Vacation Preparedness at Work

Are you ready to leave work behind and relax during your vacation? The best insurance for that peace of mind is to prepare!

Schedule that time away as soon as you can; if the personal arrangements are fixed or flexible get on the company vacation schedule as soon as reasonable to get the schedule you would prefer. You will want to be considerate of others as you expect them to support your time away as you will have to support their vacation time.

  • Some industries or companies have ‘natural’ time that is slow for business and that might be the time your company requires you to take your vacation time – learn what those dates are.
  • There are school schedules to consider as your colleagues may have specific dates they can utilize if taking children on vacation. This is also tricky if a school district has a mix of traditional and year-round schools.

Whether your job is at a desk, in a vehicle, at a workbench or on the phone all day….
Your daily work processes need to be documented and your colleagues are aware of the document, if they are not trained to do your job.

The documentation needs to include:

  • The steps of your job – flow charts or pictures of each step would be nice. How to document that the job is done or who to report ‘job complete’ is essential.
  • Any project dates that your substitute needs to be aware of such as conference calls or completion percentage put in a database.
  • Who your contacts or vendors are that help you get your job done - examples of when or why you would contact them would be helpful.
  • Where you get your supplies or inventory – is there a checkout process, who needs to know you just grabbed the last of the items, how do you verify the supplies are of the best quality & who to advise if they are not best quality?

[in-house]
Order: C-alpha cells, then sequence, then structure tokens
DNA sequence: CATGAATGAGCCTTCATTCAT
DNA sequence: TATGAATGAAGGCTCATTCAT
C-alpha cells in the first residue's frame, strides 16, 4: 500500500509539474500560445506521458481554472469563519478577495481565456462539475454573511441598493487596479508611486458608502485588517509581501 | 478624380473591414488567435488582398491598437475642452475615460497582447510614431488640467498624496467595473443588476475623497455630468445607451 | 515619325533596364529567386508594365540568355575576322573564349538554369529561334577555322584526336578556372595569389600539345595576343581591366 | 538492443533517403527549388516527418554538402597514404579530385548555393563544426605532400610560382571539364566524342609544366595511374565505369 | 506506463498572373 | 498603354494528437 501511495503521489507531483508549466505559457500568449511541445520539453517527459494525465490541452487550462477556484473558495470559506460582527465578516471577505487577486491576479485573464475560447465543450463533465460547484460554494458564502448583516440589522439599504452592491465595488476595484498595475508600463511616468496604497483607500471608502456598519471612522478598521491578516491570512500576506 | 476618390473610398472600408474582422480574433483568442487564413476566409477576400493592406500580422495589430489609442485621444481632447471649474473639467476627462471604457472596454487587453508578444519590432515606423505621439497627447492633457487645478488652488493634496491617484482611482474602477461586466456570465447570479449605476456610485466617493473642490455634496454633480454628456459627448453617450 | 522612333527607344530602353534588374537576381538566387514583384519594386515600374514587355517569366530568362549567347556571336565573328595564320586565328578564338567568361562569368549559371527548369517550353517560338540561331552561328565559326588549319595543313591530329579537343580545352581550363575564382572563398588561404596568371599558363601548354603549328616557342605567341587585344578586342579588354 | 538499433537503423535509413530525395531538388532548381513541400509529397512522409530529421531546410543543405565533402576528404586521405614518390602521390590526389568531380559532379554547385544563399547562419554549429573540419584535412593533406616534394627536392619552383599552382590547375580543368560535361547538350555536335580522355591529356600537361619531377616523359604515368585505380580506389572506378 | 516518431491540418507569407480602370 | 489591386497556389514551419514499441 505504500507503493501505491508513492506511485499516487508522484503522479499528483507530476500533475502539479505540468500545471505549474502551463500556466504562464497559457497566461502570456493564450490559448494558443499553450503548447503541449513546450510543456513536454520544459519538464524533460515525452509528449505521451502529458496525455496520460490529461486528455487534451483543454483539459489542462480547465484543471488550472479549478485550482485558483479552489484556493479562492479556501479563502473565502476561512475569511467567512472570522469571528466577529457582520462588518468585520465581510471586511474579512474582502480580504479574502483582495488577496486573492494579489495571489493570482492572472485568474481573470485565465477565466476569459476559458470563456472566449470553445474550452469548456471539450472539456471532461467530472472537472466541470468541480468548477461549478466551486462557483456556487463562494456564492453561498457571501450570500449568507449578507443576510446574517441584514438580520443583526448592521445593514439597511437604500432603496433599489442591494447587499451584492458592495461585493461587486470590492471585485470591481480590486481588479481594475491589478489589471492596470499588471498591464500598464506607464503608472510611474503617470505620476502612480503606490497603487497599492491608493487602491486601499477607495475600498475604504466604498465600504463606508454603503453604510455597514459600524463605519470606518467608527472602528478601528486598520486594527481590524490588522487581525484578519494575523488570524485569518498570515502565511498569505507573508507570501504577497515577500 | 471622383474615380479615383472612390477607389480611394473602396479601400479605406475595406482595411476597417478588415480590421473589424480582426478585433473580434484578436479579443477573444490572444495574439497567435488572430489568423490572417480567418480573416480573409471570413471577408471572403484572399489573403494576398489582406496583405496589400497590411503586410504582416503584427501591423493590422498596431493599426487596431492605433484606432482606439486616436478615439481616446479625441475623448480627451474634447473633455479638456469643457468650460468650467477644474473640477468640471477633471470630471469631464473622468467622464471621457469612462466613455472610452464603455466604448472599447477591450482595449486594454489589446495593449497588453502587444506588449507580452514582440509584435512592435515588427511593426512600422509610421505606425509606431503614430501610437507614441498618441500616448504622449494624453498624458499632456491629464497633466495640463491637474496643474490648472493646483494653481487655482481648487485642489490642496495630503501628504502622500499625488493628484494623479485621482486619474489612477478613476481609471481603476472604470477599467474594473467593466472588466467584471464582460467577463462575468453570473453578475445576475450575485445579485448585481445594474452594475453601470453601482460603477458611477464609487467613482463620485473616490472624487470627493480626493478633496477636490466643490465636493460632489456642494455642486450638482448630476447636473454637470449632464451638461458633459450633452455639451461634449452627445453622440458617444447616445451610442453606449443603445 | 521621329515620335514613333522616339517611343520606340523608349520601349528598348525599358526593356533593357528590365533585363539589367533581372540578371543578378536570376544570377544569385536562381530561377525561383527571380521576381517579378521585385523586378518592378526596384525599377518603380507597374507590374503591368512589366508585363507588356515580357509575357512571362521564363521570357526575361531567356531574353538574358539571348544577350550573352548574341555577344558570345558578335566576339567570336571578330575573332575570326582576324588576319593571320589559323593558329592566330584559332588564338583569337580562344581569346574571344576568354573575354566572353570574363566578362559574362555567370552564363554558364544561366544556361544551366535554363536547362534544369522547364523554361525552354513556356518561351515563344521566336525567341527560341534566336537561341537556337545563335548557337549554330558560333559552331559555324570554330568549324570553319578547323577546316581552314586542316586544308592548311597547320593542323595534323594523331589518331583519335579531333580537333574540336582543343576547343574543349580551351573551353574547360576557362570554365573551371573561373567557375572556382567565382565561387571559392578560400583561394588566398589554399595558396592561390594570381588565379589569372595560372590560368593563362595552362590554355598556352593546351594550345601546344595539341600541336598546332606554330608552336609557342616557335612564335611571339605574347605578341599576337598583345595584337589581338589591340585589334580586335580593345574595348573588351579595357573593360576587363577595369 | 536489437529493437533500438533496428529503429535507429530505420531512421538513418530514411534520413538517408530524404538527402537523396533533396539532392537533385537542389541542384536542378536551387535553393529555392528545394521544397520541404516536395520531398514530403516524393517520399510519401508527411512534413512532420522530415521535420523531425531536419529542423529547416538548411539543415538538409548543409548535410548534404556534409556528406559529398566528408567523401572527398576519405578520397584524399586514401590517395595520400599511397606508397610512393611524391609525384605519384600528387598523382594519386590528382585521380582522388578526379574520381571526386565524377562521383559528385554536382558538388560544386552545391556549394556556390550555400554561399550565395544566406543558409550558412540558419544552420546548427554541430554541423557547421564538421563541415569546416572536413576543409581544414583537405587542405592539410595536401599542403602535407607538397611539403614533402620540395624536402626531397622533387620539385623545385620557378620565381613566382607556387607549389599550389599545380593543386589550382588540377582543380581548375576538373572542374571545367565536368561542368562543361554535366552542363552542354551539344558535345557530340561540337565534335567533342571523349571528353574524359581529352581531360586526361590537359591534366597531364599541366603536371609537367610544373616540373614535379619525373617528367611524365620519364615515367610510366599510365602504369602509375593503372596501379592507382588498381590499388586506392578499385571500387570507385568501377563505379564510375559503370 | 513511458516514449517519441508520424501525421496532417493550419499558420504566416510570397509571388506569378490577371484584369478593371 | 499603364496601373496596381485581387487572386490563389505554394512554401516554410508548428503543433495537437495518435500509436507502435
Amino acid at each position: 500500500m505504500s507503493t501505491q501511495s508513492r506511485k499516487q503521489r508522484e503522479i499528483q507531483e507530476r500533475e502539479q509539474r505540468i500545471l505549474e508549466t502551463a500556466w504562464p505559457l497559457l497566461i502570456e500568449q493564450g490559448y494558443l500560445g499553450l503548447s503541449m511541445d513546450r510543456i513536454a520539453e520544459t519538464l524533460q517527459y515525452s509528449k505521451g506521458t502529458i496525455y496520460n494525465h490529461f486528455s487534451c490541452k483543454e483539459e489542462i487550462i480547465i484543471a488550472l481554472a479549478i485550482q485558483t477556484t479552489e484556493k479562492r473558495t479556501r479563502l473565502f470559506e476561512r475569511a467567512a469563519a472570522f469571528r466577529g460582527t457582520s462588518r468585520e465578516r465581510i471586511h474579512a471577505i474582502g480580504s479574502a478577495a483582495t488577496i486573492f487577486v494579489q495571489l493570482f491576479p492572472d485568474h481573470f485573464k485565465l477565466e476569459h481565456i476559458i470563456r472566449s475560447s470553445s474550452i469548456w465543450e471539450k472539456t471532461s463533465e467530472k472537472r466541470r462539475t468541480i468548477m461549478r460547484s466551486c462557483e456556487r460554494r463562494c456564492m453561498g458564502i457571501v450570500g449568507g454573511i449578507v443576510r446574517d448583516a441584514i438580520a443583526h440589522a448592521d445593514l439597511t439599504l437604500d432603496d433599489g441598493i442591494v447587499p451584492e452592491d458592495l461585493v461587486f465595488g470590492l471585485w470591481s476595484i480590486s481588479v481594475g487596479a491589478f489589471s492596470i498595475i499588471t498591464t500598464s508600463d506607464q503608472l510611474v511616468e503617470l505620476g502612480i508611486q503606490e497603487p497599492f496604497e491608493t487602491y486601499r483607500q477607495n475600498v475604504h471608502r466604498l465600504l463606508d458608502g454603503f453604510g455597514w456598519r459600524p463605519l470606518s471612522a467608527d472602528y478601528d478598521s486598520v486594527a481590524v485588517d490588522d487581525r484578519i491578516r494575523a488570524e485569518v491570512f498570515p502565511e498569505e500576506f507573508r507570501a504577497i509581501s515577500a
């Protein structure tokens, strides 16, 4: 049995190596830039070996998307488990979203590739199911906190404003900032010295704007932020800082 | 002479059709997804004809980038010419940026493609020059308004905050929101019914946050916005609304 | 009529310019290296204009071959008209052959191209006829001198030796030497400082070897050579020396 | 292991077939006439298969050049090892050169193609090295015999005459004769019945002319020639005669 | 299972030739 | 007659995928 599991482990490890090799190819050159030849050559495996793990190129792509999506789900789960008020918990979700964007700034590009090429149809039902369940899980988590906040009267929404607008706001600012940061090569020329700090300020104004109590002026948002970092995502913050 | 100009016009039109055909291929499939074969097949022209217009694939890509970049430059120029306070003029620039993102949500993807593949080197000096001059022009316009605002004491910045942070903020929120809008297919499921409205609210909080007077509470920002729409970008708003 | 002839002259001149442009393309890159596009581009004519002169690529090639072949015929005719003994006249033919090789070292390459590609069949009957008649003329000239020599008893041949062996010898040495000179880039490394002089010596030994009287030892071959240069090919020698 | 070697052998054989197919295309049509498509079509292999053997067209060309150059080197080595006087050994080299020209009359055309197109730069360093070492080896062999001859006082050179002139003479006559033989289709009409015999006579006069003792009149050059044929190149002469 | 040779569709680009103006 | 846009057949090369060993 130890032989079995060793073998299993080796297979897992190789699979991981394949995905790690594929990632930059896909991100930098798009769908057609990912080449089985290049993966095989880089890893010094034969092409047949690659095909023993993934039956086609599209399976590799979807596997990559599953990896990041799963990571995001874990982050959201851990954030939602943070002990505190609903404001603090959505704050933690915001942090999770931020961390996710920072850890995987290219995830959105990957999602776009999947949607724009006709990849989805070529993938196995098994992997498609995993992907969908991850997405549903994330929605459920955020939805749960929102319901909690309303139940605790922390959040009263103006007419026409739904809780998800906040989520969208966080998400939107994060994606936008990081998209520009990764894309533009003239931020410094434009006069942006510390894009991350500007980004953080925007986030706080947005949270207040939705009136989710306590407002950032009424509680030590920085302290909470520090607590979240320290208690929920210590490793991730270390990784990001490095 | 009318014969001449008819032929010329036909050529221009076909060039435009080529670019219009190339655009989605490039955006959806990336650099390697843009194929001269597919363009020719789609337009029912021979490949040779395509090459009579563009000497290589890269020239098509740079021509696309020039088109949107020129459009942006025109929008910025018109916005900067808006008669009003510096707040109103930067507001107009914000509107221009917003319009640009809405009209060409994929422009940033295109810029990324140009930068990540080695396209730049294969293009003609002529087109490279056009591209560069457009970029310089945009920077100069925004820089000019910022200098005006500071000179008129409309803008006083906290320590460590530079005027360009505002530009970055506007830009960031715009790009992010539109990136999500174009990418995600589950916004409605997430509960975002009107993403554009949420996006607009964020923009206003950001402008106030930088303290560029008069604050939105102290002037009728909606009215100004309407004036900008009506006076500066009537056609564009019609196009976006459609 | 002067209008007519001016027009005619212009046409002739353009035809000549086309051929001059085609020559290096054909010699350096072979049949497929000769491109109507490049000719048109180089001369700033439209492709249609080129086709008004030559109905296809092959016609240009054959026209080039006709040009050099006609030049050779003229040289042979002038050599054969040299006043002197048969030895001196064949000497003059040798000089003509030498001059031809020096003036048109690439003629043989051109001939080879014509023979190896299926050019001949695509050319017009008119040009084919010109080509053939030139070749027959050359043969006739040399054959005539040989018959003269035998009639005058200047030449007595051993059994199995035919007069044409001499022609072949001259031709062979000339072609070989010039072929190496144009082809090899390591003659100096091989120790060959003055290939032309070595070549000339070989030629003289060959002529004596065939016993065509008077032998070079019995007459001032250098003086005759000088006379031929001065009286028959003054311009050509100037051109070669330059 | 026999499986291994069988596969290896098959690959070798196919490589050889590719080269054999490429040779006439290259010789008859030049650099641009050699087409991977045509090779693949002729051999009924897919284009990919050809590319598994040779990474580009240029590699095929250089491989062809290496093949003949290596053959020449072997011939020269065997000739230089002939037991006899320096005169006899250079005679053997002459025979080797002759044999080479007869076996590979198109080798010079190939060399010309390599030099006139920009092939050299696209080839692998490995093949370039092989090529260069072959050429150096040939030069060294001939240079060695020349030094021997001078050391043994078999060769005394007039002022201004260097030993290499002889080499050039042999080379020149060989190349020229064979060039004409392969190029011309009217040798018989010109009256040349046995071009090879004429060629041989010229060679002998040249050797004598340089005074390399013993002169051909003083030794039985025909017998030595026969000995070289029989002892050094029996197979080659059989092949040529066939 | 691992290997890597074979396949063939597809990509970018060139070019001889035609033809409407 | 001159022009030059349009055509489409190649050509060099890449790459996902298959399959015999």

• Safety information: first aid kit, fire extinguisher, etc. That paper cut or staple hole will bleed all over the place if you don’t get a band aid on it quick!
  • Who your immediate supervisor is and contact information.
  • Who is also trained (or cross-trained) to do your job.

** There is always a debate about leaving your contact information ‘in case’ someone needs to get in touch; that might be a phone call or schedule to check your email. Be sure to know these cultural requirements before you plan your vacation and for your traveling companions to know as well & respect that element of the vacation. For example, being in an electronic dead zone for 5 days might not be helpful if you have a requirement to be ‘in touch’ every 48 hrs. **

When you return, be humble about your time away. Don’t bring in the 3 DVDs of the island time or your grandchildren’s music recitals. One or two pictures in your work area will either be sufficient or give cause for a follow on conversation, if someone is interested.

Then get back to work:

  • find out what went right
  • what did not
  • And what the status is today

One organization I was with had a ‘vacation recap’ coffee session with treats provided by the person doing the report – that usually kept the monologue short and sweet! Then we did a reverse status update for the rested and relaxed colleague to jump right back into the work day.

AND then start planning for the next vacation!

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